On the eve of Father's Day, Soundarya tells us why the Superstar is the 'best dad anyone could have'
In many ways, being Rajinikanth's daughter is a boon. And a bane. Especially, if you've indulged in a costly experiment featuring your Superstar dad that didn't quite work for many.
Like most other star kids, Soundarya Rajinikanth's entry into tinsel town was rather smooth, but the journey has been anything but that. She forayed into films as a producer in 2010 (Goa) but soon realised that direction was her calling. A host of announcements (Sultan and Rana) followed, after which Kochadaiyaan finally happened. The last two years have been hectic on the personal front. She became a mother ( her son Ved Krishna was born exactly a year after "my first baby Kochadaiyaan released"), read voraciously and began work on her next
In a no-holds-barred chat on the eve of Father's Day, she talks about her most special moments with Rajinikanth, directing him, and how she views Kochadaiyaan in hindsight.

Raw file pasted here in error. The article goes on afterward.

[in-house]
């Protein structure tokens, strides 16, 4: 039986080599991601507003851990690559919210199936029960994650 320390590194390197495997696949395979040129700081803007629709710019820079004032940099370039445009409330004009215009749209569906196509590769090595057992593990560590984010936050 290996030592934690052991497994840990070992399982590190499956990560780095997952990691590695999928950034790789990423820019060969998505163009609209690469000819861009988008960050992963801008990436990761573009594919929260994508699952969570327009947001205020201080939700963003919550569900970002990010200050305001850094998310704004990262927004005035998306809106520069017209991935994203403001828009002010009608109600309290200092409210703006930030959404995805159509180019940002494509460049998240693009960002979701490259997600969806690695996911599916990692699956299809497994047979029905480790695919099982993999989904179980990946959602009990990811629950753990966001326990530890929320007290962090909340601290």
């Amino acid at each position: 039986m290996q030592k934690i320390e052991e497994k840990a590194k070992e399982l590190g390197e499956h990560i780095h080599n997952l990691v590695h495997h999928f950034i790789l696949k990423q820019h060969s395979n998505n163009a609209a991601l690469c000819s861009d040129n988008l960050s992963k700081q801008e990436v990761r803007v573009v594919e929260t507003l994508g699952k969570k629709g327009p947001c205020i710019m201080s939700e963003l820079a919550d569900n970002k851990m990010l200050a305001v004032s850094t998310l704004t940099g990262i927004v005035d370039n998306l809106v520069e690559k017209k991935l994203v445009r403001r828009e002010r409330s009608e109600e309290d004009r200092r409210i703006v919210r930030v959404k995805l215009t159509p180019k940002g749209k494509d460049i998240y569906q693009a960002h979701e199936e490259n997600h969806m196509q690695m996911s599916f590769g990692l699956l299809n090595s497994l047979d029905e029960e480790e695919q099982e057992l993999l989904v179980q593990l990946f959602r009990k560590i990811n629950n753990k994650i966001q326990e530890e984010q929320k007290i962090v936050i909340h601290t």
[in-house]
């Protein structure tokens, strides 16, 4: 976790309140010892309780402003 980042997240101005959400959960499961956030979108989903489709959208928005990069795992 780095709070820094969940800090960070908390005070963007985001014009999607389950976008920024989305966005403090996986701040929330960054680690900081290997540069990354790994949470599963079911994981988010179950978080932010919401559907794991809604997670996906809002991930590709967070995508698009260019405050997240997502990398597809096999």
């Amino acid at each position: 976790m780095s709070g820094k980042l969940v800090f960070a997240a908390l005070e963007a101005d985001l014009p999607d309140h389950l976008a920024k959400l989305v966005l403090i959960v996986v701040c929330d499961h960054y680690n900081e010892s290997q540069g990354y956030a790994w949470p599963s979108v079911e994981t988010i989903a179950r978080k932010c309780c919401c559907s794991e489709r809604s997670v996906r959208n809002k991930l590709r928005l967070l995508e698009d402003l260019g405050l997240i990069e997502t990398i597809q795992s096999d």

It's been over two years since your film released. What's been happening with you since then?
It's been all about motherhood. Kochadaiyaan was released in May 2014 — and my son, Ved Krishna, was born in May 2015. After the movie, it has been all about calming down and relaxing.
What have you learnt from that project?
I learnt so much; the way the industry works, the way people are. It was a tough film to execute — and it was my debut. After the film, both my parents said, 'Just calm down a bit.' I had my baby; my son, he just turned one. You'll hopefully see a lot of me soon.
How do you view the film in hindsight, as a fan of Rajinikanth?
It will always be my baby — every second of that film will always be a part of me. Honestly, there were mixed reactions about the output, which I completely understand. When we kept saying that it was like The Adventures of Tintin and Avatar, we were referring to the technology and not the output.
Why do you think it didn't click with a majority of the audiences?
I think Indian audiences still want to see real people on screen, rather than just animation. Also, my script was too realistic; there was no element of fantasy in it. Take Avatar, for example, in which they created a new world. Thor created a new planet. I didn't have something like that in Kochadaiyaan; it became a realistic war drama.
So, given a chance to do it again, what would you do?
|Source - thehindu.com||Read Full Interview|